What is a cat nap and why should you do it? Tips and benefits

Nodding for a few minutes every day is not only a long tradition in many places around the world, but a dreamy way to improve the overall health of body and mind.

It may be confusing, but a cat nap is not what our furry little friends do all the time: unlike cats, who have no set sleeping schedule and nod off at any time and anywhere during the day, we humans limit our sleeping hours to the night, trying to stay awake and full of energy for the rest of the day. That's not easy, though, and that's where cat naps (also known as power naps) come in: short periods of time – 15 to 20 minutes – to sleep and recharge our batteries.

This probably sounds familiar: it's been a hard day's work, you've just had lunch and your body suddenly starts to slow down, while your eyes struggle to stay open. Coffee is your first call, but what you really want is to get some sleep. Well, you're in luck now, because several scientific studies – most of them gather here – have proven how cat naps not only help us rest our bodies during exhaustive moments, but they have many more health benefits.

Benefits of cat naps

Cat naps are good for both our bodies and our mind. On the one hand, they are very helpful in fighting sleep deprivation. Nowadays it is normal not to reach the necessary 7-8 hours of sleep every night, making the body more and more tired. Although it may not seem like it, a short nap helps to recover that energy and reset the body to continue moving with energy. It may even reduce the risk of cardiovascular disease, as this study showed.

But it's the mind that makes the most of those minutes of sleep. According to the latest scientific research, cat naps improve the learning process, helping us to better retain important information and "cleaning up" anything that may be superfluous. Overall performance also benefits, as it reduces stress and increases creativity. No wonder big companies like Google, Nike or even NASA encourage employees to take these naps.

If that's not enough, there are other studies that go a step further and add more benefits to the list: increase alertness, improve perception, stamina, motor skills and accuracy, enhance the sex life, aid in weight loss and brighten the mood.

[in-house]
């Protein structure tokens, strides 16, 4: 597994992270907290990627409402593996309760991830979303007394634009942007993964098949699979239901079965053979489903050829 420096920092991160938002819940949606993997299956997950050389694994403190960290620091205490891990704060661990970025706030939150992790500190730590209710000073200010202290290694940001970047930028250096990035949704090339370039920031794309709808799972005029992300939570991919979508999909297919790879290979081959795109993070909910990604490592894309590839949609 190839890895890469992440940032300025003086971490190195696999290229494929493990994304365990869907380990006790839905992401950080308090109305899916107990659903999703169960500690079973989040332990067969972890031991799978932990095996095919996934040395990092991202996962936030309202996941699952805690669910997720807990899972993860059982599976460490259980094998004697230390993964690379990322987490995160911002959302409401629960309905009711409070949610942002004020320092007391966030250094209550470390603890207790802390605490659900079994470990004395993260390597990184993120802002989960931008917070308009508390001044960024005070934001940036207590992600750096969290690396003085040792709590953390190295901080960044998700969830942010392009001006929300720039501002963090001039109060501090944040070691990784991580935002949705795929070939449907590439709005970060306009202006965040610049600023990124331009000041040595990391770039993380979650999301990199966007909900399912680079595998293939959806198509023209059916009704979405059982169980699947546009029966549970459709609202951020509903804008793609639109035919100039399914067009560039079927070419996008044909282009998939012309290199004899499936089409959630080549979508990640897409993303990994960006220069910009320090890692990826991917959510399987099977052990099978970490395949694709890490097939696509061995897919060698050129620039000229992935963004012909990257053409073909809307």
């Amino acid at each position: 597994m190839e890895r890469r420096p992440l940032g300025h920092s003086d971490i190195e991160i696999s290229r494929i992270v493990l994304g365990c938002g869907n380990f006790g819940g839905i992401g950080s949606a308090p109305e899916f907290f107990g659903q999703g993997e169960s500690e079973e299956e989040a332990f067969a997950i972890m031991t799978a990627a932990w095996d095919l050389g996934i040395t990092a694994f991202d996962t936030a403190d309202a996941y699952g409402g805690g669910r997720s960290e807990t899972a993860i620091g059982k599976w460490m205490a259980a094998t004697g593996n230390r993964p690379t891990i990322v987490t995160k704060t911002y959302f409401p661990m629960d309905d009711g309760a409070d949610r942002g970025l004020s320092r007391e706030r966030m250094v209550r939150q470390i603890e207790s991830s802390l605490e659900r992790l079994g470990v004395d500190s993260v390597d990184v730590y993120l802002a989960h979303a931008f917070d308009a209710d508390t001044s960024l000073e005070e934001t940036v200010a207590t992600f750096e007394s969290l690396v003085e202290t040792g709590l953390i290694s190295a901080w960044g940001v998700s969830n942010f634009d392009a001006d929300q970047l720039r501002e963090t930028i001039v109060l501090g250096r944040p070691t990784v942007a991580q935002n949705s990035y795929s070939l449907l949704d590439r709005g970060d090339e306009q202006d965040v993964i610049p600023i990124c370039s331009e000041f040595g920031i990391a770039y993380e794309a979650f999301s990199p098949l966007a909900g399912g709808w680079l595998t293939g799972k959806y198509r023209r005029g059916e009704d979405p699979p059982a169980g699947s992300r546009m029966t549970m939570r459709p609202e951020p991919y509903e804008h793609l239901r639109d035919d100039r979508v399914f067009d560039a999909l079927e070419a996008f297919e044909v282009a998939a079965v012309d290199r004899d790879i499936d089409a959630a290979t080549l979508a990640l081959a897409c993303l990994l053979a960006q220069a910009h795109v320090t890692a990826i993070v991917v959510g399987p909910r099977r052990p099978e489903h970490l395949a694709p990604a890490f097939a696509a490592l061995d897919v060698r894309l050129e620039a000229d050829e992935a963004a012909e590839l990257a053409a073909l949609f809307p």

What is a cat nap? Tips and benefits

Tips for the perfect cat nap

Before you stop reading this article and start napping, here are some recommendations to make the most of your cat naps.

Pick a regular time

A daily schedule helps train your body to know when it’s time for a nap and suggests late morning or early afternoon to avoid interfering with your nightly sleep. Anyway, scientists recommend napping after about 6-7 hours since the last wake.

Keep it short

Cat naps should last no longer than 15-20 minutes. At least that's what NASA has established after several studies with its astronauts. If it is longer, there is a risk of entering the deep phase of sleep, from which it is more difficult to wake up, causing a feeling of dizziness and grogginess. Setting an alarm can be a great idea.

Avoid stimuli

When there's not much time to sleep, you have to make the most of it. That's why for catnaps it's best to turn off your cell phone notifications, find a quiet place and encourage darkness.

What is a cat nap? Tips and benefits

Try a nap pillow

Getting used to cat naps can be difficult at first, especially if they are done in the workplace, where it is not easy to get the right atmosphere to rest. In those cases, there is nothing like creating our own environment to be as comfortable as possible. How? By accompanying our naps with a napping pillow, which allows us to rest our head in a comfortable place and block the light and sound outside, as OSTRICHPILLOW Original does. Your cat naps will never be the same.

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Photo by Lauren Kay on Unsplash
Photo by Kasper Rasmussen on Unsplash
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